The early versions of REO 1.0 and REO 2.0 used search techniques to find the optimum, whereas REopt opens up the problem mathematically with mixed-integer linear programing (MILP) techniques that solve for—rather than search for—the optimum. REO used an evolutionary algorithm to get a dense search of the local minima in the domain and then a gradient-reduction algorithm to fine-tune the accuracy of the result. The evolutionary algorithm treats the variables like genes, so it puts different combinations together to see the most “fit” outcome. With that you can explore every single corner of the problem domain. Think of the evolutionary approach as a shotgun to put points all over the map. From there, gradient reduction uses calculus to find the direction to search for reducing life-cycle costs and a quadratic extrapolation to estimate how far to move in that direction. The search algorithm iterates until the answer doesn’t change.

Then REopt was totally recast in an MILP environment. With the earlier techniques, whether you get the same answer twice depends on how long you let it run. With MILP, you have a matrix, and you use linear algebra techniques to solve a system of simultaneous equations, and then it’s done.

How is REopt currently evolving?

REopt started as something used early in the project pipeline. Now, with its increasing capabilities, it is used throughout the design of the system and for comparison once the system is actually built. The next step is to use it to control the system. For example, if I know it’s going to be cloudy tomorrow, how should the microgrid use other resources? Dylan Cutler and Xaing Li are currently following this line of research by extending REopt for control of a vanadium redux battery so that it could participate in the wholesale energy market.

Another thing we’re looking at is how we can get all of NREL’s software tools to play well together in the same sandbox. This interoperability has got to be a key strategy going forward. Application programming interfaces (APIs) are going to be the language that stitches these together; we don’t want to re-create the wheel, so we rely on other APIs to pull resource data and do certain calculations, and people can rely on ours to do optimization calculations. That will be the Holy Grail, when we have all of these software components that work well together.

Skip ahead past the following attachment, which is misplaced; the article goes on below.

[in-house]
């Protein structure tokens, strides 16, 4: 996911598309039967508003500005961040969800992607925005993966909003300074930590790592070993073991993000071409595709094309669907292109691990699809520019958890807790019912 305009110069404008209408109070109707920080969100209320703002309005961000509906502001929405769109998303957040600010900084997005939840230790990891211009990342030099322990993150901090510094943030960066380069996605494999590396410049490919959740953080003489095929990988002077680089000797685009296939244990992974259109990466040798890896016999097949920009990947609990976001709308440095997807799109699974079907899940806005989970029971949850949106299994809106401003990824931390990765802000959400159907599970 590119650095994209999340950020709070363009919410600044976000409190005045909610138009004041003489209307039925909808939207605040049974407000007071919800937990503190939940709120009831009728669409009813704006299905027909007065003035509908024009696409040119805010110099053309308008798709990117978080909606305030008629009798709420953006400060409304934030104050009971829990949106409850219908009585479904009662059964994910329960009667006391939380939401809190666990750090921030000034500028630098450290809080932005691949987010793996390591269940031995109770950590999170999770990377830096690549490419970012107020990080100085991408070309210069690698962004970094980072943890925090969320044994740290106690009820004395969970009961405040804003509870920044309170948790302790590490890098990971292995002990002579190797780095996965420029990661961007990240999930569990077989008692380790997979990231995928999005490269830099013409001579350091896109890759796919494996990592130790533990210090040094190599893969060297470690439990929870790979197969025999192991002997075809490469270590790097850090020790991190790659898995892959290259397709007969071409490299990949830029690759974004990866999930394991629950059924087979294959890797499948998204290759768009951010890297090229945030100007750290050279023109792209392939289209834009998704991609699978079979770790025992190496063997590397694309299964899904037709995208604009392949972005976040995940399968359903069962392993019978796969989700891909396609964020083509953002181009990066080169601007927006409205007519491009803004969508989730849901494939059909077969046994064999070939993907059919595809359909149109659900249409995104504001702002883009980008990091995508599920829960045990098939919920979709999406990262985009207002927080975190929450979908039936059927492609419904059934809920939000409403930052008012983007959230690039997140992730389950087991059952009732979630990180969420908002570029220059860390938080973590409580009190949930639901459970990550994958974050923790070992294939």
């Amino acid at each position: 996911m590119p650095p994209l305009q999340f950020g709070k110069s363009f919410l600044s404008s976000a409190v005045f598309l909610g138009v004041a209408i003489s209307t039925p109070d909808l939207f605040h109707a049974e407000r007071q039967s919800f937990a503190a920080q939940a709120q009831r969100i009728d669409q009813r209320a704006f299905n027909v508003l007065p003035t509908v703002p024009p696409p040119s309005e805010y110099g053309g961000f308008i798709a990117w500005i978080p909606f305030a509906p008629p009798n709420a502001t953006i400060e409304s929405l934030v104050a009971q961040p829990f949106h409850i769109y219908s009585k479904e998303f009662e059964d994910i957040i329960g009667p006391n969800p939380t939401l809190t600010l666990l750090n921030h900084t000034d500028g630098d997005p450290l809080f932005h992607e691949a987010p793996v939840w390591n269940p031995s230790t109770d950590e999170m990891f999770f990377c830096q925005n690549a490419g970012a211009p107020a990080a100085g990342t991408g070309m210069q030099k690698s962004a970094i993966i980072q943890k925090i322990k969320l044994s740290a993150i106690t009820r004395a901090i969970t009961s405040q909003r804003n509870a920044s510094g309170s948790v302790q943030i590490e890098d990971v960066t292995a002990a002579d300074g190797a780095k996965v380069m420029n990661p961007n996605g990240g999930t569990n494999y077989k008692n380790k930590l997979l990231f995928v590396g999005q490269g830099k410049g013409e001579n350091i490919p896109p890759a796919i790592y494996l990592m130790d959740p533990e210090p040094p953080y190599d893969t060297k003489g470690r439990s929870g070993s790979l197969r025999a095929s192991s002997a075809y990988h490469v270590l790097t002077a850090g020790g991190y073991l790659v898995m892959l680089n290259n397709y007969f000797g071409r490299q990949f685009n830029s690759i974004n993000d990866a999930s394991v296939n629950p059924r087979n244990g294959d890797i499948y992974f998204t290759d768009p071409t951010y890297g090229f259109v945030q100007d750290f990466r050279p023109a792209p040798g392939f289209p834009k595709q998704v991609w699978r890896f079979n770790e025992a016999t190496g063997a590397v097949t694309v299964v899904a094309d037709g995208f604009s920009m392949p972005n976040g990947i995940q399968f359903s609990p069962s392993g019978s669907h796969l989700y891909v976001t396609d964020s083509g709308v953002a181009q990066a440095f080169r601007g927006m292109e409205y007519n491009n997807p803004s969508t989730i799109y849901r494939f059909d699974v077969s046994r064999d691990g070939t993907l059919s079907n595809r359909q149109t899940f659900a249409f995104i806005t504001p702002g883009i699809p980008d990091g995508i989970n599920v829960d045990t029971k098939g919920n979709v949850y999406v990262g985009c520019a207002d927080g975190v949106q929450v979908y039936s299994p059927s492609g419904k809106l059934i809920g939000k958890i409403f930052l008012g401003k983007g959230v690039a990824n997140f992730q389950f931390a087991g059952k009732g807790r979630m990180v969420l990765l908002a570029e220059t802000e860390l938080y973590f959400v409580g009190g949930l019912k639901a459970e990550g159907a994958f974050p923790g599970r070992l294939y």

What are you excited about outside of REopt?

I’m really excited about the opportunities that this new senior research fellow promotion will open up for me at NREL. One thing that is really cool is that I will review the Laboratory Directed Research and Development reports and proposals, so I can see all of the great ideas that people are coming up with around the lab. Similarly, I’ll be reviewing applications for postdoctoral fellow positions. It’s cool for the same reason: they come here from different institutions, so what sorts of new ideas are they proposing to bring to NREL?

REopt provides technology integration and optimization capabilities to help organizations meet their cost savings and energy performance goals. NREL's all-embracing REopt software has been scaled down to a popular and free for use web tool, REopt Lite, designed especially for commercial building managers, and now accessible via an application programming interface.